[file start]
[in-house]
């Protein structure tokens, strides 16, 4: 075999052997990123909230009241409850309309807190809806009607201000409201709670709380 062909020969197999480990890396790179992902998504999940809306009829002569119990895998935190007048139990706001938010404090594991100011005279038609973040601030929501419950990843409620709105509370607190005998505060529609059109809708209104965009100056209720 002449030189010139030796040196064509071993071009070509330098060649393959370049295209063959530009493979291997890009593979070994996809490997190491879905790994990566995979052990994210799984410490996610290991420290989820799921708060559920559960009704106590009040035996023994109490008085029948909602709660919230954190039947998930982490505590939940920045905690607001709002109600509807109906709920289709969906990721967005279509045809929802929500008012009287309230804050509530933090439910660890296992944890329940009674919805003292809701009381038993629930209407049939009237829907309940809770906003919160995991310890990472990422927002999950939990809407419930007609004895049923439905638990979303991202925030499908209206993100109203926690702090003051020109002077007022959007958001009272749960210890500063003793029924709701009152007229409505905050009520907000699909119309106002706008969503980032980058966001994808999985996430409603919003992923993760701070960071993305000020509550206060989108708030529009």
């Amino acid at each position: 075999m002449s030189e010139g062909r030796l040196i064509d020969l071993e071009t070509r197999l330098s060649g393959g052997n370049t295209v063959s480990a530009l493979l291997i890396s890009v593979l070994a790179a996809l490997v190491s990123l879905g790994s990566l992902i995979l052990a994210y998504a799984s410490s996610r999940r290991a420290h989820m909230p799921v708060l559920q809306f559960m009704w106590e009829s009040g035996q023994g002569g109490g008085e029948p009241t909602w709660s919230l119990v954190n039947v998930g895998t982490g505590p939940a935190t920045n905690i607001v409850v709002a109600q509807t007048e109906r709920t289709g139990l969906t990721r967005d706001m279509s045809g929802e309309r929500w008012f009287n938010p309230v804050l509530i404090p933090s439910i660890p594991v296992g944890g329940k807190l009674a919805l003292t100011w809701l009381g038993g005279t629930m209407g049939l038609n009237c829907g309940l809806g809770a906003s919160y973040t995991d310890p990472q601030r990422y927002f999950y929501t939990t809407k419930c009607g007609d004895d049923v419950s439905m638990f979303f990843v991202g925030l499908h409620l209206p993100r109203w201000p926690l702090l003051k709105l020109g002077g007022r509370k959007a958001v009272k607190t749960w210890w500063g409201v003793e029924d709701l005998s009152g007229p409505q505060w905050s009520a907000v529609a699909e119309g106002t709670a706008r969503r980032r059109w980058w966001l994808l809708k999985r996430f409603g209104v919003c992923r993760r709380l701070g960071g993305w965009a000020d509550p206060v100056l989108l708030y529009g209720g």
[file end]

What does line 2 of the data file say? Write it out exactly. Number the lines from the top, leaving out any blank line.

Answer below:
């Protein structure tokens, strides 16, 4: 075999052997990123909230009241409850309309807190809806009607201000409201709670709380 062909020969197999480990890396790179992902998504999940809306009829002569119990895998935190007048139990706001938010404090594991100011005279038609973040601030929501419950990843409620709105509370607190005998505060529609059109809708209104965009100056209720 002449030189010139030796040196064509071993071009070509330098060649393959370049295209063959530009493979291997890009593979070994996809490997190491879905790994990566995979052990994210799984410490996610290991420290989820799921708060559920559960009704106590009040035996023994109490008085029948909602709660919230954190039947998930982490505590939940920045905690607001709002109600509807109906709920289709969906990721967005279509045809929802929500008012009287309230804050509530933090439910660890296992944890329940009674919805003292809701009381038993629930209407049939009237829907309940809770906003919160995991310890990472990422927002999950939990809407419930007609004895049923439905638990979303991202925030499908209206993100109203926690702090003051020109002077007022959007958001009272749960210890500063003793029924709701009152007229409505905050009520907000699909119309106002706008969503980032980058966001994808999985996430409603919003992923993760701070960071993305000020509550206060989108708030529009």